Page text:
Liquid biopsy to track lung cancer
A liquid biopsy using a patient’s blood sample could offer a new way to track lung cancer say researchers from Cancer Research UK’s Manchester Institute.
Their method offers a means of testing new therapies in the lab and better understanding how tumours become resistant to drugs. It could also pave the way for personalised medicine to treat the disease.
Researchers studied the potential of using circulating tumour cells (CTC) in diagnosing small cell lung cancer (SCLC), an aggressive disease with poor survival. In many cases, the tumour is inoperable and biopsies difficult to obtain, meaning scientists have very few samples with which to study the disease.
The study - published in Nature Medicine – found patients with SCLC had many more CTCs in a small sample of their blood than patients with other types of cancer. Importantly, the researchers say, the number of CTCs for each patient was related to their survival – patients with fewer CTCs in their blood lived longer.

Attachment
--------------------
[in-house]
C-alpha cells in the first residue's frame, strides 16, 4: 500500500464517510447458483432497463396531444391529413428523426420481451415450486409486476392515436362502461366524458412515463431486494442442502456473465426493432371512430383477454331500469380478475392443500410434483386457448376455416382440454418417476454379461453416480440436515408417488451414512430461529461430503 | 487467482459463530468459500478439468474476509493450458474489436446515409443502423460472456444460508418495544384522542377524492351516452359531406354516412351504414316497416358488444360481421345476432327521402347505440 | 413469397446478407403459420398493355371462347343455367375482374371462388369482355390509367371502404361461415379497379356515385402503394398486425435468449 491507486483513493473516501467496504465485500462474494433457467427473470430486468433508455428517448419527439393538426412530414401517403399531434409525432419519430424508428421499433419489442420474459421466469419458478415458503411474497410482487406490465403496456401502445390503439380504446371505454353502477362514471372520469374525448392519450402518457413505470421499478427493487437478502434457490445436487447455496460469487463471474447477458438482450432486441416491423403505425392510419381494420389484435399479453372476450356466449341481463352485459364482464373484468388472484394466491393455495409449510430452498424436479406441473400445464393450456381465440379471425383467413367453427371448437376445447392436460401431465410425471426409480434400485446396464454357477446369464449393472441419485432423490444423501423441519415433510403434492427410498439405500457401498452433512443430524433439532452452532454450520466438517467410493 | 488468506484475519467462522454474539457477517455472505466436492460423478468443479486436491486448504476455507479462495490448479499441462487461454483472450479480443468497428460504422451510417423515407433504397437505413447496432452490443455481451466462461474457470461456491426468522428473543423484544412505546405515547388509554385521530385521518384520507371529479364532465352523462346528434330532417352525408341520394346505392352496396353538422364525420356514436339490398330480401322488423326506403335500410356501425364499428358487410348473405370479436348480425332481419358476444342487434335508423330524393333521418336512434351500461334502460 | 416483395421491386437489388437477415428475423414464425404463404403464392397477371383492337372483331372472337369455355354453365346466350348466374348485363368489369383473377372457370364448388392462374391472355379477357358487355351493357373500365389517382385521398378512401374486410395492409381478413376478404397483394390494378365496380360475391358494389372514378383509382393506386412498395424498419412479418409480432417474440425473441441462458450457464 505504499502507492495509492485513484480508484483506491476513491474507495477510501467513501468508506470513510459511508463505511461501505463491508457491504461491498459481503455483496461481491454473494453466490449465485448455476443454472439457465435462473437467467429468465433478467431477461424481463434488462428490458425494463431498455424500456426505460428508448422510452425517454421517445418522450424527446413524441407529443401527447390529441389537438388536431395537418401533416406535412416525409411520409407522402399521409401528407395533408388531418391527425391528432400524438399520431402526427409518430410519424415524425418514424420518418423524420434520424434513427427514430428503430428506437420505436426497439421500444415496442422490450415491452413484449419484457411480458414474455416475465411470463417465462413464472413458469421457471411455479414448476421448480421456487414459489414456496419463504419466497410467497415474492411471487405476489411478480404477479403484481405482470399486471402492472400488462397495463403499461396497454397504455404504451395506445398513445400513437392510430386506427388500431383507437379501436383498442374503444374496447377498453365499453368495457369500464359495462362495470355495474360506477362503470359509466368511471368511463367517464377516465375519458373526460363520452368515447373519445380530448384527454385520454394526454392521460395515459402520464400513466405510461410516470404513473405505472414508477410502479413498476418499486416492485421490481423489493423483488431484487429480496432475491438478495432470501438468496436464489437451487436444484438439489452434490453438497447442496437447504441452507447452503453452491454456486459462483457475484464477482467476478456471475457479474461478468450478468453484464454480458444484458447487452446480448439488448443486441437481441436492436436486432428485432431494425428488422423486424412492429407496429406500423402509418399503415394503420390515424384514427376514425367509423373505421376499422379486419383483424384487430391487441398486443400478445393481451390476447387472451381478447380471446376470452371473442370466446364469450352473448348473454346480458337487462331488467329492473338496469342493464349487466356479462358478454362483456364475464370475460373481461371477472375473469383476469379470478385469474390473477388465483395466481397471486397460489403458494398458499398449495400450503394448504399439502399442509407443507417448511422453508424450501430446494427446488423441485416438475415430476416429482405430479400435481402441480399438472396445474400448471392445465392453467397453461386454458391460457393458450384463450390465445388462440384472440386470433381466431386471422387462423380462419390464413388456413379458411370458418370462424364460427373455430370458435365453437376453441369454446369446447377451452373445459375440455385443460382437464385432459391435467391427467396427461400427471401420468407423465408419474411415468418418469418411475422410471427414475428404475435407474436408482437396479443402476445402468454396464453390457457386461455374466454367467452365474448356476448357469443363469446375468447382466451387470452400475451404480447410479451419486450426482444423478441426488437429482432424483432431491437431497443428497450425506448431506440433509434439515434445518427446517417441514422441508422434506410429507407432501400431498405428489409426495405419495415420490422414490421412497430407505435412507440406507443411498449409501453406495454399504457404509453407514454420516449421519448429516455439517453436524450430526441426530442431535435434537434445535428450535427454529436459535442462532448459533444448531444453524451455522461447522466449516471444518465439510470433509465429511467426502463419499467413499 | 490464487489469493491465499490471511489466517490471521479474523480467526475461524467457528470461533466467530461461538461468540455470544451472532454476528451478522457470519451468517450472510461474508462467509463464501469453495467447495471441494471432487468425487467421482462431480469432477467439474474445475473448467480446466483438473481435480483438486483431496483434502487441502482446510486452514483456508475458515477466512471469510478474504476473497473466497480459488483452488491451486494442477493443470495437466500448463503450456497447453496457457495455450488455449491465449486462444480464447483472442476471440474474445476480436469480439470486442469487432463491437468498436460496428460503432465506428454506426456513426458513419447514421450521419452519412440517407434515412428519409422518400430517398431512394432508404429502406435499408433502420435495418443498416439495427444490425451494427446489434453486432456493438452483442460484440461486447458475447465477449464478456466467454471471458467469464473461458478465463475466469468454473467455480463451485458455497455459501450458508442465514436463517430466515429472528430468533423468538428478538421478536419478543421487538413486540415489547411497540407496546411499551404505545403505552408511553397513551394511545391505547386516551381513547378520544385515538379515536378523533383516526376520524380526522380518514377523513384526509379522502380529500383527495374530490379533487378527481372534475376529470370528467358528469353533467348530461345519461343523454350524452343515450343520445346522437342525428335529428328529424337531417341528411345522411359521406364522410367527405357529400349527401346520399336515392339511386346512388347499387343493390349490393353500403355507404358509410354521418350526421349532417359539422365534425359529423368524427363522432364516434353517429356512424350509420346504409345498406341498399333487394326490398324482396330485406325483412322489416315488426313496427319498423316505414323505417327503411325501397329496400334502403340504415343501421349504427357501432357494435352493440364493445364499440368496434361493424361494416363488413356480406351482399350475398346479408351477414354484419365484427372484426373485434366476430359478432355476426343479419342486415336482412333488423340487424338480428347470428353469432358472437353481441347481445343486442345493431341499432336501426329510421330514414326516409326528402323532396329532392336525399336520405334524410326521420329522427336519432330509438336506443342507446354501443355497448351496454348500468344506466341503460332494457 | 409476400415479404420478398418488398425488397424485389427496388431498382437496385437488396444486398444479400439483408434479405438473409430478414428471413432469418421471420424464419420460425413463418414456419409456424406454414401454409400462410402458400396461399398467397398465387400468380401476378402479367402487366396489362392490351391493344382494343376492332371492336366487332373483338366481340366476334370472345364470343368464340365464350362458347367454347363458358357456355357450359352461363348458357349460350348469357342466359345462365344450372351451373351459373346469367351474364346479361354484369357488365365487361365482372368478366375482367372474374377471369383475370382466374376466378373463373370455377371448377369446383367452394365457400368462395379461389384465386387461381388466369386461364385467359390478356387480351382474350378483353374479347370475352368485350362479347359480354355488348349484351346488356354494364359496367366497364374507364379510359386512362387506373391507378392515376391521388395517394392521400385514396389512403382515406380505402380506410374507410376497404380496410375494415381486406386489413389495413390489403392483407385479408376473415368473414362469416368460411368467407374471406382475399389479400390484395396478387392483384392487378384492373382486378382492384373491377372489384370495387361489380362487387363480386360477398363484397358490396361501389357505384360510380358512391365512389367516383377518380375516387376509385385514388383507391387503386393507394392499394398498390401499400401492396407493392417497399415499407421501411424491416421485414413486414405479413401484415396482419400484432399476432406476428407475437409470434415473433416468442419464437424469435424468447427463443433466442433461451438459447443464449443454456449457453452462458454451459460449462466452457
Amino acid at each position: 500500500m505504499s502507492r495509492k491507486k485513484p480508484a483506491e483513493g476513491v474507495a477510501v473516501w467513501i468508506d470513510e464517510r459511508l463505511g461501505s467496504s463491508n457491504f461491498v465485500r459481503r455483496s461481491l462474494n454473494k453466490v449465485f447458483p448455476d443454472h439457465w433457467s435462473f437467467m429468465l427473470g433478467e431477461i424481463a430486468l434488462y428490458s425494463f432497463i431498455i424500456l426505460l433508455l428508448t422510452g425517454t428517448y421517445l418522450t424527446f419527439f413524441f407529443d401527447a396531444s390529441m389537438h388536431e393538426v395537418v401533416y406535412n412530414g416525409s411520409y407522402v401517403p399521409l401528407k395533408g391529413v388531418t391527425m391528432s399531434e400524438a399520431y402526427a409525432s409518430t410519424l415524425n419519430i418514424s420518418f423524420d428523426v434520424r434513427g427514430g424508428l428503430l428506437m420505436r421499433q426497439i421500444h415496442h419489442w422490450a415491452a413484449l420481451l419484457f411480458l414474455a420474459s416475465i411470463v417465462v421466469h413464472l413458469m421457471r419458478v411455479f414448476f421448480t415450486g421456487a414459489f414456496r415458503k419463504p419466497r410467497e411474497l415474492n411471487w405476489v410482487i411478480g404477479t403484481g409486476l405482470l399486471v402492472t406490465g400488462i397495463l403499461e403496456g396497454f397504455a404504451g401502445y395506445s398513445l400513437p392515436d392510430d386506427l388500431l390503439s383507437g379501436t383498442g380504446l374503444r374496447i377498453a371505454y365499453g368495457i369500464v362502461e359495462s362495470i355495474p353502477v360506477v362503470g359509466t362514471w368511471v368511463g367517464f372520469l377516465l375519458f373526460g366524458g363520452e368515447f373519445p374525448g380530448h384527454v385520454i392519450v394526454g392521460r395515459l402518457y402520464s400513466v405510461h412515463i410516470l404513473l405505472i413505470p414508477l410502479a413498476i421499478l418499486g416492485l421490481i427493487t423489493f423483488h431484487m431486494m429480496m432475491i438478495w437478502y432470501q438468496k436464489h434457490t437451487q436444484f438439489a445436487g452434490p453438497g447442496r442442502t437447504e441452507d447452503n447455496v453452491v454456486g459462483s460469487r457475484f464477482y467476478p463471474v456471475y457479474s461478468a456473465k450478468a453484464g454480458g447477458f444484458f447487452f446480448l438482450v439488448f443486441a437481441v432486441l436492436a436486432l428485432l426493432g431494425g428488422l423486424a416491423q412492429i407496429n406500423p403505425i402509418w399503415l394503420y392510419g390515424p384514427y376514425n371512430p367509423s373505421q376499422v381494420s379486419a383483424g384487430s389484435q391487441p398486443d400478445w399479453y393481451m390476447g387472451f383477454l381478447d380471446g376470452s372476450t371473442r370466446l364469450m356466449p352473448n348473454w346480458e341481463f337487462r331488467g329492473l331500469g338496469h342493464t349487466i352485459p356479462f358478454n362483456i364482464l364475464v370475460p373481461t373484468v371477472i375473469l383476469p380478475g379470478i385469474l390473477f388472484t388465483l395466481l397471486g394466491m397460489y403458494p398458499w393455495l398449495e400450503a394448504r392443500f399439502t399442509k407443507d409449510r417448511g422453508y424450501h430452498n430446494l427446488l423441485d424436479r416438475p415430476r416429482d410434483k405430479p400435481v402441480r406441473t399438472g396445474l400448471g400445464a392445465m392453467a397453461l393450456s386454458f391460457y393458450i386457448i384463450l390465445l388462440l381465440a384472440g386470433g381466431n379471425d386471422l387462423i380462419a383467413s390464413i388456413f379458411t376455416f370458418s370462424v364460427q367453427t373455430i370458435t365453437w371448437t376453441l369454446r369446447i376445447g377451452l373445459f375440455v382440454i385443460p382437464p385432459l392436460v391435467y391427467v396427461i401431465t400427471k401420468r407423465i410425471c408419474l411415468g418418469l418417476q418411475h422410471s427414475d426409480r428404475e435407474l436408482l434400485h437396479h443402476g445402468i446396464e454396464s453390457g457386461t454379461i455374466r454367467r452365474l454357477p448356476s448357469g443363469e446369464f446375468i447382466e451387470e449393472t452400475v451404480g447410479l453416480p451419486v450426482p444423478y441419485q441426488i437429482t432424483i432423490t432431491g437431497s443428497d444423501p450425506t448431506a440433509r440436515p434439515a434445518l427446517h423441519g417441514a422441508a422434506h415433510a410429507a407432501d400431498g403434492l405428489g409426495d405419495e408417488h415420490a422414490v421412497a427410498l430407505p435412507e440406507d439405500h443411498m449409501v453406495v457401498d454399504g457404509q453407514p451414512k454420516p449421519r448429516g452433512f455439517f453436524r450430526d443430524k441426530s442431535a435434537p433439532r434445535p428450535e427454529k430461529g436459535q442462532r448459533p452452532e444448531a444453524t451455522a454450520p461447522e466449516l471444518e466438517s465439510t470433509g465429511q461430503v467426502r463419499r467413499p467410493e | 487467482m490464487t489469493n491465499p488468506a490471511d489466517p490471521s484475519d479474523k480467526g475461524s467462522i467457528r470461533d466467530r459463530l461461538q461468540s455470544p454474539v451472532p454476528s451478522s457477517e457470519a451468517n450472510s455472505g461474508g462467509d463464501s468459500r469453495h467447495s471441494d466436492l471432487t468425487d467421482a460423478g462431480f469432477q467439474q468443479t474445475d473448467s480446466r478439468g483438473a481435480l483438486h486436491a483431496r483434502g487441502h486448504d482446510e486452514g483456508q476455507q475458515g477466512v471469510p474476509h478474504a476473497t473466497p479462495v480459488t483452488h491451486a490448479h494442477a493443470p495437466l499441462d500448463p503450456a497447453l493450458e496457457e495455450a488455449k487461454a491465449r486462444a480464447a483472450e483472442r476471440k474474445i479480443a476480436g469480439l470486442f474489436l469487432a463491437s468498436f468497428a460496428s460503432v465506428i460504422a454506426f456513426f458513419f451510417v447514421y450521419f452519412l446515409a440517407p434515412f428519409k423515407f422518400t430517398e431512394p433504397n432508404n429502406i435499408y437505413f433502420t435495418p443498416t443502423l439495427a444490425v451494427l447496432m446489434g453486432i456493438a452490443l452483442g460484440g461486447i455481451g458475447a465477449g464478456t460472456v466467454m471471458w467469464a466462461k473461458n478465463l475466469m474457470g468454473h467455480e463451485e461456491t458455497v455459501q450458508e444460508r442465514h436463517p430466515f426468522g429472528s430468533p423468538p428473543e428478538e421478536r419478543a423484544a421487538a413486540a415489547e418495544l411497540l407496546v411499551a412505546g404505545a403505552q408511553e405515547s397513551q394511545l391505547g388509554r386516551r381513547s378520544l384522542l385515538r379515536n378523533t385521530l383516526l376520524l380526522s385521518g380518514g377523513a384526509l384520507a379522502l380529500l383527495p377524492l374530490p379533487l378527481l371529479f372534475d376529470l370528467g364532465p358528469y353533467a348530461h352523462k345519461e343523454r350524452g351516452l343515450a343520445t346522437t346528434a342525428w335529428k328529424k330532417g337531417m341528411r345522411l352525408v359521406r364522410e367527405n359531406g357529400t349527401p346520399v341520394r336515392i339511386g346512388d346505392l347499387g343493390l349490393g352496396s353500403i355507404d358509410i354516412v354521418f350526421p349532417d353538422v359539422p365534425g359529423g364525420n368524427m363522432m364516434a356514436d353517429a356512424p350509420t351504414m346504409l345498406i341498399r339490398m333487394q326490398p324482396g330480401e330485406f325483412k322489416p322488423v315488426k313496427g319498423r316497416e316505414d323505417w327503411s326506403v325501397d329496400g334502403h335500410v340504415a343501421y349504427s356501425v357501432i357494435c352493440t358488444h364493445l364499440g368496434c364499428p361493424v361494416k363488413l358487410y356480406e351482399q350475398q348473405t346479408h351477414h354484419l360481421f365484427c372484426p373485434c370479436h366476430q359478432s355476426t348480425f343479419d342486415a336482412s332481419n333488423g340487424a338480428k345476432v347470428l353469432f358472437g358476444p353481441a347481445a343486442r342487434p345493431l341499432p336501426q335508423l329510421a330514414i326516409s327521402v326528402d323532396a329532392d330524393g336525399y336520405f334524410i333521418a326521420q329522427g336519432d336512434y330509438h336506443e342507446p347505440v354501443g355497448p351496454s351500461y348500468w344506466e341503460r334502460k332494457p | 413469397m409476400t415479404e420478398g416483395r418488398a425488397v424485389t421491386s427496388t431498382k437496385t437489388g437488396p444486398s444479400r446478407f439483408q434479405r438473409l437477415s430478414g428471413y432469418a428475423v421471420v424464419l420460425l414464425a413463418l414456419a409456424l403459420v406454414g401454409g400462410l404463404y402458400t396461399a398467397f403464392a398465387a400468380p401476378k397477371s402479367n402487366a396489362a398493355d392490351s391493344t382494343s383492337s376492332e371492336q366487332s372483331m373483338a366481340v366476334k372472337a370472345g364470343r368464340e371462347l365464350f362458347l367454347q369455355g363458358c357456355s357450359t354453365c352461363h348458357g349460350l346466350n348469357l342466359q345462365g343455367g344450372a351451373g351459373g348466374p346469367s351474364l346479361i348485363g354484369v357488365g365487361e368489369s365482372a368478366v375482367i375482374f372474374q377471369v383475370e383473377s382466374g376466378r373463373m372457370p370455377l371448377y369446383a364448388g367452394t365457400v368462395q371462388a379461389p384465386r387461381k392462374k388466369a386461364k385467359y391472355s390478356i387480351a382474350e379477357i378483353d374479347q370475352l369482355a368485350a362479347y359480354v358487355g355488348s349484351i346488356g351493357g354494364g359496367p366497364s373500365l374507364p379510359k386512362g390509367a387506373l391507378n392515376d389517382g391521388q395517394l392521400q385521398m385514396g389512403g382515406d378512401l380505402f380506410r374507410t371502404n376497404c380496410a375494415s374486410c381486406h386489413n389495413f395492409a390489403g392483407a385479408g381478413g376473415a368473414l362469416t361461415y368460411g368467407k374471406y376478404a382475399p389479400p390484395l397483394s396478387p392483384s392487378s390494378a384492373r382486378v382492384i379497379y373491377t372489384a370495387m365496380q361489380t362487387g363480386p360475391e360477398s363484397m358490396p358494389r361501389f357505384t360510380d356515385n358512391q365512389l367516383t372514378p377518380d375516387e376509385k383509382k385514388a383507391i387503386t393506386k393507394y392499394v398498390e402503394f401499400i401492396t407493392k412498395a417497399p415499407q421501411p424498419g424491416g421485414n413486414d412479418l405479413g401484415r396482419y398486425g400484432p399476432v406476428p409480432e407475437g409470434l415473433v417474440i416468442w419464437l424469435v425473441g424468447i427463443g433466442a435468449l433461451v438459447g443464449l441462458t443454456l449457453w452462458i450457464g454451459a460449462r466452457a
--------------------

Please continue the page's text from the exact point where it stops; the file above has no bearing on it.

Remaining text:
“Access to sufficient tumour tissue is a major barrier to us fully understanding the biology of SCLC,” said Professor Caroline Dive, who led the study.
“This liquid biopsy is straightforward and not invasive so can be easily repeated and will allow us to study the genetics of each lung cancer patient’s individual tumour. It also means that we may have a feasible way of monitoring patient response to therapy, hopefully allowing us to personalise and tailor individual treatment plants to each patient.”
Dive and her team used these CTCs to grow tumour models in mice, which they termed CDXs – CTC-derived explants. When treated with the same chemotherapy drugs as SCLC patients, CDX mice responded in the same way as each donor patient.
“We can use these models to help us understand why so many SCLC patients acquire resistance to chemotherapy and to search for and test potential new targeted treatments,” said Dive.
Tumorigenicity and genetic profiling or circulating tumor cells in small-cell lung cancer